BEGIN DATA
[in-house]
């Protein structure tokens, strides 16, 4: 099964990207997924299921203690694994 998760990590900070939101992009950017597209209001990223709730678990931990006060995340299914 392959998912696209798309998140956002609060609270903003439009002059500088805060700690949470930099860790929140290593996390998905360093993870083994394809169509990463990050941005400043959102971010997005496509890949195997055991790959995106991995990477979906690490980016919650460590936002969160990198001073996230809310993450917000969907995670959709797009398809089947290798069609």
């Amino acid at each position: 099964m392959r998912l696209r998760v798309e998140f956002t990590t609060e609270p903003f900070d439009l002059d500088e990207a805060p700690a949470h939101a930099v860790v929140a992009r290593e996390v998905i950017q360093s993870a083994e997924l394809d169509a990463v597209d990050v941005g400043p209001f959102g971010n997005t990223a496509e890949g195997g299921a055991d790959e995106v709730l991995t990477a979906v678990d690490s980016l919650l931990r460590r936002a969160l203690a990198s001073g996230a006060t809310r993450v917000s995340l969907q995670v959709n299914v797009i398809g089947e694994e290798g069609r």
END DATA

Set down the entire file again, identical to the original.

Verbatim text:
[in-house]
């Protein structure tokens, strides 16, 4: 099964990207997924299921203690694994 998760990590900070939101992009950017597209209001990223709730678990931990006060995340299914 392959998912696209798309998140956002609060609270903003439009002059500088805060700690949470930099860790929140290593996390998905360093993870083994394809169509990463990050941005400043959102971010997005496509890949195997055991790959995106991995990477979906690490980016919650460590936002969160990198001073996230809310993450917000969907995670959709797009398809089947290798069609």
């Amino acid at each position: 099964m392959r998912l696209r998760v798309e998140f956002t990590t609060e609270p903003f900070d439009l002059d500088e990207a805060p700690a949470h939101a930099v860790v929140a992009r290593e996390v998905i950017q360093s993870a083994e997924l394809d169509a990463v597209d990050v941005g400043p209001f959102g971010n997005t990223a496509e890949g195997g299921a055991d790959e995106v709730l991995t990477a979906v678990d690490s980016l919650l931990r460590r936002a969160l203690a990198s001073g996230a006060t809310r993450v917000s995340l969907q995670v959709n299914v797009i398809g089947e694994e290798g069609r």